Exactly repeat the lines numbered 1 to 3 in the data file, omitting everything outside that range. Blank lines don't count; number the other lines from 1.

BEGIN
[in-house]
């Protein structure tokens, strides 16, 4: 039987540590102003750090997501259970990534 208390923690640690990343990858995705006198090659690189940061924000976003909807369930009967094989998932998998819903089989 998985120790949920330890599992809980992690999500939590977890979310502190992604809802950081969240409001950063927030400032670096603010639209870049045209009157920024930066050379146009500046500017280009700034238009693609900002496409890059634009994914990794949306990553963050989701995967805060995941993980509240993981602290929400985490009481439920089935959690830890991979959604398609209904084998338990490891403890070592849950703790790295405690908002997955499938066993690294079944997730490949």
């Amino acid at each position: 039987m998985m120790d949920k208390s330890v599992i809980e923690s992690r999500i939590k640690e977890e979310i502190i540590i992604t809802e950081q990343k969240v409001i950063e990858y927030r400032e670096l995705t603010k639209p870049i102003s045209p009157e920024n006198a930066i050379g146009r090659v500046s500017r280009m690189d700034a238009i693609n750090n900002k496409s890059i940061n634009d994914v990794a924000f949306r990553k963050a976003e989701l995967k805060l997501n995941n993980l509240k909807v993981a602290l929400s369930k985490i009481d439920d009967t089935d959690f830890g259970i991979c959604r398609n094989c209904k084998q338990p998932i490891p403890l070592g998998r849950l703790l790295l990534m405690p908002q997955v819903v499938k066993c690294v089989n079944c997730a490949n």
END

[in-house]
């Protein structure tokens, strides 16, 4: 039987540590102003750090997501259970990534 208390923690640690990343990858995705006198090659690189940061924000976003909807369930009967094989998932998998819903089989 998985120790949920330890599992809980992690999500939590977890979310502190992604809802950081969240409001950063927030400032670096603010639209870049045209009157920024930066050379146009500046500017280009700034238009693609900002496409890059634009994914990794949306990553963050989701995967805060995941993980509240993981602290929400985490009481439920089935959690830890991979959604398609209904084998338990490891403890070592849950703790790295405690908002997955499938066993690294079944997730490949």
């Amino acid at each position: 039987m998985m120790d949920k208390s330890v599992i809980e923690s992690r999500i939590k640690e977890e979310i502190i540590i992604t809802e950081q990343k969240v409001i950063e990858y927030r400032e670096l995705t603010k639209p870049i102003s045209p009157e920024n006198a930066i050379g146009r090659v500046s500017r280009m690189d700034a238009i693609n750090n900002k496409s890059i940061n634009d994914v990794a924000f949306r990553k963050a976003e989701l995967k805060l997501n995941n993980l509240k909807v993981a602290l929400s369930k985490i009481d439920d009967t089935d959690f830890g259970i991979c959604r398609n094989c209904k084998q338990p998932i490891p403890l070592g998998r849950l703790l790295l990534m405690p908002q997955v819903v499938k066993c690294v089989n079944c997730a490949n």